Saturday, February 11, 2006


valentine's day sucks, man. it's so commercial and contrived, full of fakery that never seems to extend to all the other days of the year. and those little, heart-shaped candies are nauseating and taste like sugary wax. flowers die and chocolates make you fat. pink is the ugliest color. it's the worst day of the year.

at least those were my sentiments when i wrote the following piece two years ago. i was enrolled in a column writing class, which i re-imagined as a seminar for writing personal essays since, you know, that's what i do here. (it's always been all about the blog.) but at that time, it was also all about wretched heartache. i had split from my boyfriend of four years rather unexpectedly, just weeks before the dreaded VD.

that produced much ado, most of which is housed in the archives: internet dating, harems, run-ins with the ex, graduation followed by poverty and eventual employment, and now a new boyfriend i'm really digging. the best of times, the worst of times. here is a sampling from the worst:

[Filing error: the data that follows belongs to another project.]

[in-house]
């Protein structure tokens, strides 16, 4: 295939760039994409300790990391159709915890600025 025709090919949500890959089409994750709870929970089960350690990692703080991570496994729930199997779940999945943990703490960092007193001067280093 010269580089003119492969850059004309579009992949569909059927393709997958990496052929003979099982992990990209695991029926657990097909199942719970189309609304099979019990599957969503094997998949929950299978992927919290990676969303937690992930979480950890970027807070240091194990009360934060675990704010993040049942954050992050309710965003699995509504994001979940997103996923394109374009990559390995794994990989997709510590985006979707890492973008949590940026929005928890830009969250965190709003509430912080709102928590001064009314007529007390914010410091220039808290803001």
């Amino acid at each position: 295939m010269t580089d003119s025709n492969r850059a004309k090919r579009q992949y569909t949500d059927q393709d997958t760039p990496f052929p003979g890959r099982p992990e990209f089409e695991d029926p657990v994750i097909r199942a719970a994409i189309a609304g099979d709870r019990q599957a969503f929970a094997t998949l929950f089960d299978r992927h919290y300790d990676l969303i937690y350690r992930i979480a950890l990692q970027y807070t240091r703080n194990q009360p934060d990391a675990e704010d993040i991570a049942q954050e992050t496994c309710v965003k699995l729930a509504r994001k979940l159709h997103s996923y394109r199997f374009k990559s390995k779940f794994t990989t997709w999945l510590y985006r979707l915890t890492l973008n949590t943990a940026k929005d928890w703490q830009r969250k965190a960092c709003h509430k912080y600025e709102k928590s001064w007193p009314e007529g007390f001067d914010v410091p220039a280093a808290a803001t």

Broken Hearts Club

Valentine’s Day. I find myself suddenly single again after four years off the market. It doesn’t bother me much that I’m alone on Valentine’s Day, but it seems to bother other people, who insist I join them for the evening. I tell them I’m too busy unpacking boxes, having just moved into a new place following the sudden split, but Zahra is damn persistent.

“Girl, I got us on the list for the party in Hollywood,” she says in her Jamaican accent.
“Ah, the coveted Los Angeles list,” I remark.
“Yeah, as in we don’t have to pay $25 at the door.”

It’s Saturday. I’ve been single exactly three weeks, and she’s insisting I dive headfirst into what’s sure to be the largest and saddest meat marketing event of the year.
“, that online dating service, is throwing a party in Hollywood on Valentine’s Day? It’ll be full of losers—”
“— And us,” she quips.